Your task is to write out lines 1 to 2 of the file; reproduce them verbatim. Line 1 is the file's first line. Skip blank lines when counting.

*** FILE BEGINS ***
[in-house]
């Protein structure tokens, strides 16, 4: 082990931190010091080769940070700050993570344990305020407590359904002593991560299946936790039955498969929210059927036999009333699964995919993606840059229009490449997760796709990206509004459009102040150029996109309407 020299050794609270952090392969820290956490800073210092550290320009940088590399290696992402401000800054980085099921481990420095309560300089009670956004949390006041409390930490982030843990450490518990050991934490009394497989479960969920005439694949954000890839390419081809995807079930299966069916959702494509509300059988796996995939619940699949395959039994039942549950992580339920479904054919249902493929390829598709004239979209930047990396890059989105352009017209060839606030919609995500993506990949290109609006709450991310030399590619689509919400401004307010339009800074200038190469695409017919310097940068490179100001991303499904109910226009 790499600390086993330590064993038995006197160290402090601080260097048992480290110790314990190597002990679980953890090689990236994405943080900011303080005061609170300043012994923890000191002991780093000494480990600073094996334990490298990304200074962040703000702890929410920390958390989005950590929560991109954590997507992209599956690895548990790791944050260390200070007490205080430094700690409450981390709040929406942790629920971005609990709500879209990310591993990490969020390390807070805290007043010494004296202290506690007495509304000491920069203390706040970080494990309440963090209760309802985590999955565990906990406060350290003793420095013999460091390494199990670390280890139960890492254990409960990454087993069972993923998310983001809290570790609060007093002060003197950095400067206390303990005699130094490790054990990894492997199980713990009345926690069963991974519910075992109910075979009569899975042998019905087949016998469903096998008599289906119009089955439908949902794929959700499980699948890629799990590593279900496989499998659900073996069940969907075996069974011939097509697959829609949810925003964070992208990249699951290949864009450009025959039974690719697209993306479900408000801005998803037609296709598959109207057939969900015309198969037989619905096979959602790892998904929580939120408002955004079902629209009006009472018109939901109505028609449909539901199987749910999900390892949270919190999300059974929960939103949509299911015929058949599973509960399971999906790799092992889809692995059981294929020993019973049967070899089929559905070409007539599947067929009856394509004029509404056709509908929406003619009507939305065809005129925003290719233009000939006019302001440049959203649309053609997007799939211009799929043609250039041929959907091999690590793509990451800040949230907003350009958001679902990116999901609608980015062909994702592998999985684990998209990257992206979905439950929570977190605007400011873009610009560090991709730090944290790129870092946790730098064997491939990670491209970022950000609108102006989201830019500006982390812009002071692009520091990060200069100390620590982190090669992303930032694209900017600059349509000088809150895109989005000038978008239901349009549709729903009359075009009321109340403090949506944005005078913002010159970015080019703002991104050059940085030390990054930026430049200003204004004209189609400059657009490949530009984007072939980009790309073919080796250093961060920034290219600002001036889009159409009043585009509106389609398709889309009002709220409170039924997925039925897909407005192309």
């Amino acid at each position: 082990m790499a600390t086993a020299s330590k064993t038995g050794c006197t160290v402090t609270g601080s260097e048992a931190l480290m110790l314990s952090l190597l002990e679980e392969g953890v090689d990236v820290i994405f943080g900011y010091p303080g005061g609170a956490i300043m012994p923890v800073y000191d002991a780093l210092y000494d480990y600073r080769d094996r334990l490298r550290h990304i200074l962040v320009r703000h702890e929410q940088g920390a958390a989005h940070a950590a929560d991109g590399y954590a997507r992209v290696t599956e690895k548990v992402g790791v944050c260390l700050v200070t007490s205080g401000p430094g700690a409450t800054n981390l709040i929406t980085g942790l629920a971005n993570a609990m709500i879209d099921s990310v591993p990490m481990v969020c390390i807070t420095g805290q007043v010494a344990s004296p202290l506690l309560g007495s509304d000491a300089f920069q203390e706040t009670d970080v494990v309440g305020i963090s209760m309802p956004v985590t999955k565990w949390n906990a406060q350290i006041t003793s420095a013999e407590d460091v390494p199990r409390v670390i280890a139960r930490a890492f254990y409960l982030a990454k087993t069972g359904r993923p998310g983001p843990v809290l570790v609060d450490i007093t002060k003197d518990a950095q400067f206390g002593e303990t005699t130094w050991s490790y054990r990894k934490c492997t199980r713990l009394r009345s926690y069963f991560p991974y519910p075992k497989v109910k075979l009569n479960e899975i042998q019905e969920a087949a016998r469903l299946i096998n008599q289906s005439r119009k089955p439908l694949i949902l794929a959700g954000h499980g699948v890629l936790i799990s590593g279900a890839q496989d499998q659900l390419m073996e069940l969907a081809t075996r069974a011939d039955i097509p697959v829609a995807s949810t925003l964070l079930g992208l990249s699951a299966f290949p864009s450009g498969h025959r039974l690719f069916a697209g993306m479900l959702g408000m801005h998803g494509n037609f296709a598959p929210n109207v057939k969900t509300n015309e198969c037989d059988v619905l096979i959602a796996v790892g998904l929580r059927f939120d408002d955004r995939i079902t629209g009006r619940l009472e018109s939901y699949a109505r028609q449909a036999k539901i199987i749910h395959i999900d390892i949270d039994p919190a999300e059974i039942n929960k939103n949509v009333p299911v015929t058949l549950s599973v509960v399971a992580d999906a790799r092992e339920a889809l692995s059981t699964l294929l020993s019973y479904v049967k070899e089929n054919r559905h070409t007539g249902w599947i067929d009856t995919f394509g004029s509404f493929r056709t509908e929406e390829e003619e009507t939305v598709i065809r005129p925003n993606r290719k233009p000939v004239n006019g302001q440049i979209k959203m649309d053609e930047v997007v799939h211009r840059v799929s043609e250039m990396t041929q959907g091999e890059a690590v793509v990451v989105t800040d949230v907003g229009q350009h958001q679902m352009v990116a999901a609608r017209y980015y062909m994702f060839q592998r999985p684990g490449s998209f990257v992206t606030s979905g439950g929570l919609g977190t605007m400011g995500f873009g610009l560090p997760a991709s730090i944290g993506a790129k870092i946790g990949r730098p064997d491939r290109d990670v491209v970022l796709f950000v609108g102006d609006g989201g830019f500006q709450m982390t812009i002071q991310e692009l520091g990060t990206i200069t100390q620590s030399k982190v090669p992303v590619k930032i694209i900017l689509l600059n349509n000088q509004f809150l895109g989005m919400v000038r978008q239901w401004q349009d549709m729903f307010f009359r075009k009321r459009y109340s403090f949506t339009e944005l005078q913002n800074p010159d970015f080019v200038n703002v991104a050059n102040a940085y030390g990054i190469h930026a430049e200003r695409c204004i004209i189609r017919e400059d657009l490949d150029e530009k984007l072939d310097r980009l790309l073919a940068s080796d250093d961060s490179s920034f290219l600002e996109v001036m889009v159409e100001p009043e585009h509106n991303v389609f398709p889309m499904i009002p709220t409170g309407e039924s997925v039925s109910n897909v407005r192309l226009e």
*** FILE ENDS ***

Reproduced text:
[in-house]
């Protein structure tokens, strides 16, 4: 082990931190010091080769940070700050993570344990305020407590359904002593991560299946936790039955498969929210059927036999009333699964995919993606840059229009490449997760796709990206509004459009102040150029996109309407 020299050794609270952090392969820290956490800073210092550290320009940088590399290696992402401000800054980085099921481990420095309560300089009670956004949390006041409390930490982030843990450490518990050991934490009394497989479960969920005439694949954000890839390419081809995807079930299966069916959702494509509300059988796996995939619940699949395959039994039942549950992580339920479904054919249902493929390829598709004239979209930047990396890059989105352009017209060839606030919609995500993506990949290109609006709450991310030399590619689509919400401004307010339009800074200038190469695409017919310097940068490179100001991303499904109910226009 790499600390086993330590064993038995006197160290402090601080260097048992480290110790314990190597002990679980953890090689990236994405943080900011303080005061609170300043012994923890000191002991780093000494480990600073094996334990490298990304200074962040703000702890929410920390958390989005950590929560991109954590997507992209599956690895548990790791944050260390200070007490205080430094700690409450981390709040929406942790629920971005609990709500879209990310591993990490969020390390807070805290007043010494004296202290506690007495509304000491920069203390706040970080494990309440963090209760309802985590999955565990906990406060350290003793420095013999460091390494199990670390280890139960890492254990409960990454087993069972993923998310983001809290570790609060007093002060003197950095400067206390303990005699130094490790054990990894492997199980713990009345926690069963991974519910075992109910075979009569899975042998019905087949016998469903096998008599289906119009089955439908949902794929959700499980699948890629799990590593279900496989499998659900073996069940969907075996069974011939097509697959829609949810925003964070992208990249699951290949864009450009025959039974690719697209993306479900408000801005998803037609296709598959109207057939969900015309198969037989619905096979959602790892998904929580939120408002955004079902629209009006009472018109939901109505028609449909539901199987749910999900390892949270919190999300059974929960939103949509299911015929058949599973509960399971999906790799092992889809692995059981294929020993019973049967070899089929559905070409007539599947067929009856394509004029509404056709509908929406003619009507939305065809005129925003290719233009000939006019302001440049959203649309053609997007799939211009799929043609250039041929959907091999690590793509990451800040949230907003350009958001679902990116999901609608980015062909994702592998999985684990998209990257992206979905439950929570977190605007400011873009610009560090991709730090944290790129870092946790730098064997491939990670491209970022950000609108102006989201830019500006982390812009002071692009520091990060200069100390620590982190090669992303930032694209900017600059349509000088809150895109989005000038978008239901349009549709729903009359075009009321109340403090949506944005005078913002010159970015080019703002991104050059940085030390990054930026430049200003204004004209189609400059657009490949530009984007072939980009790309073919080796250093961060920034290219600002001036889009159409009043585009509106389609398709889309009002709220409170039924997925039925897909407005192309």